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Asking humanity to consider its impact on nature

Posted: May 16, 2014 2:17 p.m.
Updated: May 19, 2014 5:00 a.m.
Provided by Josh Arrants/

Kershaw County naturalists Austin Jenkins (left) and Josh Arrants will be part of The Lost Bird Project, a film and panel discussion in Columbia on May 31. Here, Jenkins and Arrants lead a nature walk for the Kershaw Conservation District at Mulberry Plantation. A similar event will take place this year at Savage Bay and Goodale State Park, both in Kershaw County, on June 7.

Two Kershaw County naturalists, Josh Arrants and Austin Jenkins, will join forces with conservation photographer Clay Bolt, forest wildlife ecologist Drew Lanham and renowned South Carolina naturalist Rudy Mancke for a screening and panel discussion of the film The Lost Bird Project, May 31. Arrants, Bolt, Lanham and Mancke will be part of the panel; Jenkins will serve as moderator.

The event takes place at the IT-oLogy Auditorium, 1301 Gervais St. in Columbia, and will begin with a reception at 6 p.m. Tickets are $25 per person and include hors d’ouevres, beer and wine and are available at

The Lost Bird Project explores the extinction of the Labrador Duck, Great Auk, Heath Hen, Carolina Parakeet and Passenger Pigeon.

“The whole point of showing the film is that it highlights five extinct species whose extinction occurred in historical times,” Arrants said. “And each species of bird is extinct due to some form of human activity, be it overhunting, habitat change, introduction of predators such as rats and feral cats, or other actions.”

He said that for some species, the numbers were small to begin with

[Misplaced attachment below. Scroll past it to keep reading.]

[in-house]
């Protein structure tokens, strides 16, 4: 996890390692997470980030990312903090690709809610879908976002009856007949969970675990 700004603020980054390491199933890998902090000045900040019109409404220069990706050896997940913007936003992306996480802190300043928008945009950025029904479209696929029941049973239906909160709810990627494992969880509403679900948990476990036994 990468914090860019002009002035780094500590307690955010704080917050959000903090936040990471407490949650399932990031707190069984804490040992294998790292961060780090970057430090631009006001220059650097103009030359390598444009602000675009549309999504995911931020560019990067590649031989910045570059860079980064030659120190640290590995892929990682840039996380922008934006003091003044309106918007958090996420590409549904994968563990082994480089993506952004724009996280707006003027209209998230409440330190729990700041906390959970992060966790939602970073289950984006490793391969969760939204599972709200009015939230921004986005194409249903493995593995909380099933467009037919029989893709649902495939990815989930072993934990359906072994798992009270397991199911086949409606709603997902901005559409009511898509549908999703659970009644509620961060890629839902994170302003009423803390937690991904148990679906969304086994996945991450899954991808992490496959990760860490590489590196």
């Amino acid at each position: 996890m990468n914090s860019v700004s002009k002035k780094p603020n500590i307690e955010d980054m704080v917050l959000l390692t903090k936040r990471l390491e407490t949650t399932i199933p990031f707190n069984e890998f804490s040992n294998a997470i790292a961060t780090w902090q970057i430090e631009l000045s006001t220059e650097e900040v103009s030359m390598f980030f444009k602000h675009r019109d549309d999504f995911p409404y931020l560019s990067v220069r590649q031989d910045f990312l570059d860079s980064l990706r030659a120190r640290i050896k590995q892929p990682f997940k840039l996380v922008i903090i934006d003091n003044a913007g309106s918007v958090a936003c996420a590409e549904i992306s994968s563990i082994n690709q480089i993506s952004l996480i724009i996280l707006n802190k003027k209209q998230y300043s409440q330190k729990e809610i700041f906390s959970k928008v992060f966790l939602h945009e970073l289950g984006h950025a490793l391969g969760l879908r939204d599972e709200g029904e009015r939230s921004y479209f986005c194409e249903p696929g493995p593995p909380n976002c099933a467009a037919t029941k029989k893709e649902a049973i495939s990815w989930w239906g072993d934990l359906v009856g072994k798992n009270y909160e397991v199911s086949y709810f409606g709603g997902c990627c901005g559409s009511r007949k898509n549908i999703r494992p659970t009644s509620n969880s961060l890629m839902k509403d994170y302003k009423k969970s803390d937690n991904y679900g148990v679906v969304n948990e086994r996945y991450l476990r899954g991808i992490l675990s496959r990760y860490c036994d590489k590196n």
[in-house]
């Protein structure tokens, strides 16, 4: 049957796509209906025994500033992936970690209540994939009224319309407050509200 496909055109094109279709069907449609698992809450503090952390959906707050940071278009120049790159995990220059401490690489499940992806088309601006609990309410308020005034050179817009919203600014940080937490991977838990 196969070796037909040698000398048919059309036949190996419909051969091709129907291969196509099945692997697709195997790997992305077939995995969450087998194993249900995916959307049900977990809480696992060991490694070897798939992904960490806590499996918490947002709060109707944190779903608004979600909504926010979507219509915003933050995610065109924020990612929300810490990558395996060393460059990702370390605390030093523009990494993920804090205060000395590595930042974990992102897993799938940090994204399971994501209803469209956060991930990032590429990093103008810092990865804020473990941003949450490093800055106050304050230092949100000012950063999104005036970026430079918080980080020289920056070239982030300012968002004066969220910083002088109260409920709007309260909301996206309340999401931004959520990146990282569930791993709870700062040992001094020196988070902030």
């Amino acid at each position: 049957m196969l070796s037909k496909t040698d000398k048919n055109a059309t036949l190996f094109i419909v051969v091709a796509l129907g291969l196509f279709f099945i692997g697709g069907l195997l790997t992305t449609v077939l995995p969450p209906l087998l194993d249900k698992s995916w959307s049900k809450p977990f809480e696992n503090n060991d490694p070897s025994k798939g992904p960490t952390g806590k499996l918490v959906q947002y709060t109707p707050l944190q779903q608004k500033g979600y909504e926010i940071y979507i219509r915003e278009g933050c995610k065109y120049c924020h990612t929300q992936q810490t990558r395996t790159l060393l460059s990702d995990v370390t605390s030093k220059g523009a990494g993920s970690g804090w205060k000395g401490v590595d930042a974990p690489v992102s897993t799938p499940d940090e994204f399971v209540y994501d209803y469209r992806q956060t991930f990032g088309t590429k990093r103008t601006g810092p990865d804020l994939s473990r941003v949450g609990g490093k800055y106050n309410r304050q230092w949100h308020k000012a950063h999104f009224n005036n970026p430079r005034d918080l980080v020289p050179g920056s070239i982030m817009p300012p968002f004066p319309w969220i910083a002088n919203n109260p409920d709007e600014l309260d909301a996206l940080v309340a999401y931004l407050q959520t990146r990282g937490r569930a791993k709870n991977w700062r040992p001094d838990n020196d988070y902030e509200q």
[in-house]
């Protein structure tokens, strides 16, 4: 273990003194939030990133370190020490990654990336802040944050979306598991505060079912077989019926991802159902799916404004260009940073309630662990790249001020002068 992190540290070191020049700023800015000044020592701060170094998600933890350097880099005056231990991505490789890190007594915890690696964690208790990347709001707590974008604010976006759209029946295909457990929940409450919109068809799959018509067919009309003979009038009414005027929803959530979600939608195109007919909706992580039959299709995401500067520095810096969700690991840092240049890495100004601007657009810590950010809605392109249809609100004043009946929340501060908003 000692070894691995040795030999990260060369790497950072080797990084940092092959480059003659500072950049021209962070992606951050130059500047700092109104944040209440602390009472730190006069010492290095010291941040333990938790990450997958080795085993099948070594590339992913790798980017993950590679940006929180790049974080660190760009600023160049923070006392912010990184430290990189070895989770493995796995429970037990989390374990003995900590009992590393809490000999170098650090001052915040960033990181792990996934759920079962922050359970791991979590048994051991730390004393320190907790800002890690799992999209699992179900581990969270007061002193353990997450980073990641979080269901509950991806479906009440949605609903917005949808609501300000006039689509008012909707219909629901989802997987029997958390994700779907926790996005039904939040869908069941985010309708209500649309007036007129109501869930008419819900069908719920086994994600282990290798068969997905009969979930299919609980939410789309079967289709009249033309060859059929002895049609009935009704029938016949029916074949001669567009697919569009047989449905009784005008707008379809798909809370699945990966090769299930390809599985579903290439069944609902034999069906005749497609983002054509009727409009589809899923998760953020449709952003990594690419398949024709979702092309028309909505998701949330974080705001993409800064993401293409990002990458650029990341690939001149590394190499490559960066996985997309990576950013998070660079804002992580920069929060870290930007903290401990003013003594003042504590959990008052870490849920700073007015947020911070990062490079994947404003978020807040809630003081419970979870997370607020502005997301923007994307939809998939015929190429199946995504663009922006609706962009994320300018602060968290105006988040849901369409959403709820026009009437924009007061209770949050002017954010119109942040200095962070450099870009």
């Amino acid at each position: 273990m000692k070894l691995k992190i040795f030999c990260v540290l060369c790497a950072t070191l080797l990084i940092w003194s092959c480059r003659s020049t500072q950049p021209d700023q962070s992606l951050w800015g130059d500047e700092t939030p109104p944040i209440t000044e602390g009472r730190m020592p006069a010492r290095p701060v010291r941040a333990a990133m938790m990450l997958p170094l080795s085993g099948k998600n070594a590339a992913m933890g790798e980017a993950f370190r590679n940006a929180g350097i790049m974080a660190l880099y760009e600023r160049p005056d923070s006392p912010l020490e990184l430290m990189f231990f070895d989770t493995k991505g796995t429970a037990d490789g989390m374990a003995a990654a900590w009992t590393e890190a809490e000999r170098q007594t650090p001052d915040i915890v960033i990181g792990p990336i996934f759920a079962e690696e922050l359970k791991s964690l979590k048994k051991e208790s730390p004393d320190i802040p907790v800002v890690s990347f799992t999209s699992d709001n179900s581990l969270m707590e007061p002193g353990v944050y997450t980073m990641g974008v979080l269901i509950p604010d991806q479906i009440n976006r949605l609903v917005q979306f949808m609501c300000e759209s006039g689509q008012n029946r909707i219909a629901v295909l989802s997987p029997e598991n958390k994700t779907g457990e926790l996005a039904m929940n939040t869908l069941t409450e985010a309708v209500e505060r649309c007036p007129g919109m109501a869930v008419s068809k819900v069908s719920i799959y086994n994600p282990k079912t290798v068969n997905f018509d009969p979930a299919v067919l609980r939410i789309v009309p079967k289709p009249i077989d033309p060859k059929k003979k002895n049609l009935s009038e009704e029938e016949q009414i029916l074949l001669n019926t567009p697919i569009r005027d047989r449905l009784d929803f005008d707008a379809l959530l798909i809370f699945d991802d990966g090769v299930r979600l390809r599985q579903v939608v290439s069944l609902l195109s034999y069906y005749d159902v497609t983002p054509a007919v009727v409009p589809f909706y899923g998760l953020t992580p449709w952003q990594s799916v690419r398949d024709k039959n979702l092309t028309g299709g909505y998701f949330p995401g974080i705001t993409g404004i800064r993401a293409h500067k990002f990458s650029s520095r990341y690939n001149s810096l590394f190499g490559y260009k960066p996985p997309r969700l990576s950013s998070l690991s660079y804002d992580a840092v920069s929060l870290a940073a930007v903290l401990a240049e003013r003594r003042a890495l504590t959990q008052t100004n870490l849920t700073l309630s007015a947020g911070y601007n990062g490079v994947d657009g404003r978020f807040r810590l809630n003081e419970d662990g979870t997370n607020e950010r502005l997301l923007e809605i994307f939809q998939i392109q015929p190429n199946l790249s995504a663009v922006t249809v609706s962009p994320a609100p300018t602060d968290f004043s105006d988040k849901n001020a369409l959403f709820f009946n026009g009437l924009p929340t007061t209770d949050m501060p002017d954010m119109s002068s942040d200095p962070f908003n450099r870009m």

“But the Carolina Parakeet and the Passenger Pigeon were very prevalent in their time,” Arrants said.

He said the goal of the film screening and panel discussion is to help relay the point that extinction is not an abstract idea, but a real and permanent state.

The South Carolina Wildlife Federation (SCWF) is sponsoring the event and describes the film and panel as “explor(ing) the use of art to remember what is lost and inspire conservation of Earth’s beauty,” as the film itself is about sculptor Todd McGrain who, “moved by the stories (of the five extinct bird species), set out to create memorials to the lost birds -- to bring their vanished forms back into the world.”

Arrants said the reception preceding the screening is an opportunity to meet all the panelists and chat with them. The following discussion is a chance for panelists to answer any questions the film may have created for audience members.

“We’ve got quite a constellation of ornithology naturalists,” Arrants said. “I’m still amazed that I get to be a part of this.”

A critical aspect that the film addresses, and that Arrants believes is a crucial and imminent factor in the ongoing endangering and extinction of species, is climate change.

“We are in the midst of climate change,” he said. “It’s putting animals and plants at risk for extinction. It creates perils for our environment. Climate change is the biggest issue that we have to deal with.”

Arrants said birds are very affected by climate change, something he has learned firsthand from working for more than a dozen years with various endangered species.

“I think this film asks the question ‘How do I want to be remembered?’ Do I want to be someone who contributed to an existing problem or someone who tried to change things for the better?” Arrants said.

He said the SCWF is presenting the film and panel as part of its Outdoor Academy series, an effort that tries to bolster environmental education in South Carolina.

Though The Lost Bird Project details a sad story, Arrants hopes it is a lesson humans can use to keep such a loss from happening again.

“As humans, we have to look past our own human arrogance,” he said. “We think that if we’re not personally affected, we’re fine, but that’s something that has to change.”

Arrants also said he knew Jenkins, a close friend of his, would want to participate in the film and panel.

“Austin is all about outreach and education. He wants to get people to understand our effect upon the environment, how great that effect is, be it positive or negative,” Arrants said.

He said his own desire to be a part of the event was personal.

“Though I don’t have children, I feel personally responsible that I owe it to future generations to protect the species of plants and animals we have now. They have just as much right to interact with these species as we do,” Arrants said.


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